Here is the link to the quote from Brigham Young from earlier this week: Brigham Young – How to rid the country of Native Americans


  1. Wow, I had no idea. I want to look into all this Black Hawk War stuff. As if I needed more reasons to dislike Brigham Young. Yeesh,



    • The thing that really gets me is Brigham gets the credit, but he was just a voice for everyone who felt the same. And he was no prophet. He was far from alone, and had tons of support.


  2. Young was despicable. It makes me sick to see his statue all over Utah. You have expressed compassion toward Mormons who do not know the truth, and I feel the same way, until having a chance to hear it, they close their ears in willful ignorance, then my compassion is exhausted for that person. They can then rot in their cult with my blessing I have no more time for them.

    Thank you for writing this blog, I am enjoying it very much.


    • Thank you. So glad you are enjoying the blog!
      Yes, it is exhausting when people willfully ignore truth and history, especially from “official” sources. Sadly I was like that, but when you are raised thinking you have the truth…


  3. I was once a Mormon and did not know the way that Bringham Younge treated the Natives. A man of God would never do that. Thought about returning to church once but now that I know this I will never go back.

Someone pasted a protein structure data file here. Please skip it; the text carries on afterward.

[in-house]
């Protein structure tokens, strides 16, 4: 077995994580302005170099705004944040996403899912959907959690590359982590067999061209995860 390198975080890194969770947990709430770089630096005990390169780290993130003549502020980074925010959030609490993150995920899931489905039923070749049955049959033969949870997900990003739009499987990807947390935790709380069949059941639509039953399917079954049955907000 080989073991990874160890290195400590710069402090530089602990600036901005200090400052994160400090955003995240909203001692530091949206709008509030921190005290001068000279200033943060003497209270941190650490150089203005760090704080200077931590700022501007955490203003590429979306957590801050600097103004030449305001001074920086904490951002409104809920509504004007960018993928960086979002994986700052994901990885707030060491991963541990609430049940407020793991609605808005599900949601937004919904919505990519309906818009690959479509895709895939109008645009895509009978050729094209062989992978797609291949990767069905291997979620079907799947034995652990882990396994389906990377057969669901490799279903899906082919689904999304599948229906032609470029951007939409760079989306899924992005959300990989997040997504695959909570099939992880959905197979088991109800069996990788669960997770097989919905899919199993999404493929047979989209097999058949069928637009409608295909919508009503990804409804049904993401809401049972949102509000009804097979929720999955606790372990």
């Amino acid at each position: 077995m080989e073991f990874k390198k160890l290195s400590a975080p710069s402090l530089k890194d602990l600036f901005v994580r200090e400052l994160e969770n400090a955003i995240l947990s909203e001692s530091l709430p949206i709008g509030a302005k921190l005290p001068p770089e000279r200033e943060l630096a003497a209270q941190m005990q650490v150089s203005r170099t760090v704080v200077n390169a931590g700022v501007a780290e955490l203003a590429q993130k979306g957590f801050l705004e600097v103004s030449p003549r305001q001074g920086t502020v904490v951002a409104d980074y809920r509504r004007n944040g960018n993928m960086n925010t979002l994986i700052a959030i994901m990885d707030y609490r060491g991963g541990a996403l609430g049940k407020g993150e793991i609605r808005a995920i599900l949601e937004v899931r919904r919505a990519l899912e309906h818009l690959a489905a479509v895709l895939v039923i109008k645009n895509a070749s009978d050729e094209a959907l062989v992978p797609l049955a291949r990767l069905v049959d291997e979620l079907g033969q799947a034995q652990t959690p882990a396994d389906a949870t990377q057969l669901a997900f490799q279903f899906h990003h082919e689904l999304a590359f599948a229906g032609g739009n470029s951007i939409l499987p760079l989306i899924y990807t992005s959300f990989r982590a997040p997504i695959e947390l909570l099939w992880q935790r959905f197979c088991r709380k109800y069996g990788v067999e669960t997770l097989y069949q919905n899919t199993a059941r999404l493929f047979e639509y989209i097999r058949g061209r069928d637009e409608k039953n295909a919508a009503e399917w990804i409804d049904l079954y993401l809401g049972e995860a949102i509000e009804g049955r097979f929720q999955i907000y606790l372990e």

• Claiming to be a man of God, or even claiming something is legal – does not mean it is moral. Slavery was legal in Utah, signed into Utah law by Brigham Young, and Indigenous children paid the price. Not moral. Indigenous history is so buried most members have no idea. Thank you so much for reading and commenting. Means a lot.


  4. Did You Know that in most indigenous peoples that the Young and Elderly ate first. A time loop of Mr Young having to watch helplessly as his own infant’s die with blood gushing from both ends, would be a fair HELL. I can fairly say from experience that It was never something I thought about during sacrament or during my time beyond the vail (A Hairy man touched my nuts and renamed me SHEM for the ‘Book of life’ in the LA temple in 1990). The reason Melchizedek holders don’t acknowledge this is because of ‘Blood Atonement’ or It’s better to kill them than let them become ‘minions of Satan’ those who are not ‘Children of GOD’. That this why this little inconvenient thing called the FIRST COMMANDMENT does not apply.